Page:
04 August | 01:21:19
Scotland's Student Newspaper
Raise a glass for a spectacular show
The Journal takes a less than sober look at Big Slope on Kelvingrove Street
Adam D'Arcy
Tuesday, 06 March, 2012 | 07:00

I am almost certain that most readers of The Journal will be familiar with this conversation:

“Do you fancy another drink?”

“Yeah, I’m pretty hammered though. We should probably get something to eat.”

“Aye, we should eat. What’s in the flat?”


“… Right. Do you want to eat here?”

“Yes. Yes I do.”

At this point, you would fumble through a laminated menu that you have seen a thousand times before, in a thousand other pubs, before choosing a burger of some description. Bonus points if you forget that you’ve ordered food before the food arrives.

This is precisely how I discovered the excellent menu at Big Slope, snuggled between Argyle Street, Sauchiehall Street and Kelvingrove Park.

I’m not a massive drinker - I always try and opt for quality over quantity. But in recent weeks I have become enamoured with a particular brand of deep, burnt orange coloured lager.

Full-flavoured and smooth, it reminds me of Bavarian and Eastern European pilsners like Furstenberg, Staropramen or Budvar. It pains me to say it, but it is an American production. However, it is so far removed from Bud Light that it could be from a different planet entirely.

The beer is Brooklyn Lager, a product of an independent brewery in New York’s traditionally industrial, working-class burgh. You ought to seek it out as it really is a superbly quaffable pint, if slightly on the pricey side.

In identifying Big Slope as a Brooklyn stockist, I proceeded to drink many bottles, far too many before even considering the fact that I should probably eat something.

My partner was also enjoying the Isla Negra Chilean sauvignon blanc, which our waiter kept topped up at the table throughout our visit.

The atmosphere in Big Slope is superb. In the wood panelled, ski-chalet style bar we enjoyed watching Cristiano Ronaldo take the huff against CSKA Moscow on the big screen TVs. We also loved the roaring gas fire and the pet-friendly ethos. I say pet-friendly, but I only saw dogs. Please phone ahead to check Big Slope’s ferret, goldfish and gerbil policy.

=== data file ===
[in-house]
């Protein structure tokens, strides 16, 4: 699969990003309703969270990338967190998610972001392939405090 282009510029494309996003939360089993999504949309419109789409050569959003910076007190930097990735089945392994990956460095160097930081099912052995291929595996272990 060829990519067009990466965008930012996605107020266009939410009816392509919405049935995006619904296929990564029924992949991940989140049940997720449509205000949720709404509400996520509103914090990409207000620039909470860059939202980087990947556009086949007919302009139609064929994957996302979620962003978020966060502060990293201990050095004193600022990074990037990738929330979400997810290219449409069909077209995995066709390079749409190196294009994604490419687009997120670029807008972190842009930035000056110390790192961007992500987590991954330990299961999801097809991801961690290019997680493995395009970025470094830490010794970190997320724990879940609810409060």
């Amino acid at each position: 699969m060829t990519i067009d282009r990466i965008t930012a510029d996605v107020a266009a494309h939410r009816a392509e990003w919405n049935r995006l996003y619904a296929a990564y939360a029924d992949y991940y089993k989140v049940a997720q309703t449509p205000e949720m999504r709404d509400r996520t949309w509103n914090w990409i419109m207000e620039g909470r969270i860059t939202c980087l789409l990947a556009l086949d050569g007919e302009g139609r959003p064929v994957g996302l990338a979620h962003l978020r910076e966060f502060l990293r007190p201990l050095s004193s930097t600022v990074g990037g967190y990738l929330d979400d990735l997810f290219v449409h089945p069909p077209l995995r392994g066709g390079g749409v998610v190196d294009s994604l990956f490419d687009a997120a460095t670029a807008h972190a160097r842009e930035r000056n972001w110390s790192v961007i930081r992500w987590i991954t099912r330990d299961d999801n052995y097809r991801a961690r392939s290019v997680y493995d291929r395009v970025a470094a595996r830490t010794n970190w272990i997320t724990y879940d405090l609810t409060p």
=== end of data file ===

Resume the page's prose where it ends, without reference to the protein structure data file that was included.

Often, table service in pubs can seem a bit intrusive, though due to Big Slopes long, slim floorplan, it works well here. Our waiter was pleasant and polite throughout, and obviously had a good sense of humour. We never felt pressured into ordering more drinks or large measures – but on the other hand he was never too far away.

Stomachs rumbling, we had a quick shoot through the menu. Aside from the usual sandwiches with fries, we were tempted by the Beef and Rabbit Lasagne, before being discouraged after discussing the moral issues of eating Thumper the bunny in a delicious tomato and béchamel sauce, opting instead for Italian Sausages with Sweet Potato Mash and a Seafood Skewer with Chunky Fries.

My dish was essentially a European twist on bangers ‘n’ mash, albeit done very well. Both the spicy chorizo-style sausages and the creamy sweet potato mash were very well prepared, but the red onion jus was a touch sticky and thick. What’s wrong with a nice, runny onion gravy?

Regular readers of this column will not be surprised at all when I say my other half’s dinner really stole the show. It was served dangling from a steel pedestal. A stunning array of white fish fillet chunks, huge plump prawns and fresh peppers, lanced on a stainless steel skewer and barbequed to absolute perfection. And the skewer was hanging from a plinth.

If ever a dish wanted to scream “Look at me!” this was how to do it. Full marks for the chef’s outlandish presentation skills. Additionally, the chunky chips were rich, hot and satisfying. Definitely worth a try.

Chuffed with our evening’s entertainment, we duly rolled home to bed and the inevitable sore heads in the morning. My only regret? Next time, I’m letting her pick my dish.

More articles like this
|| || ||
Share this article:
blog comments powered by Disqus
The Journal in print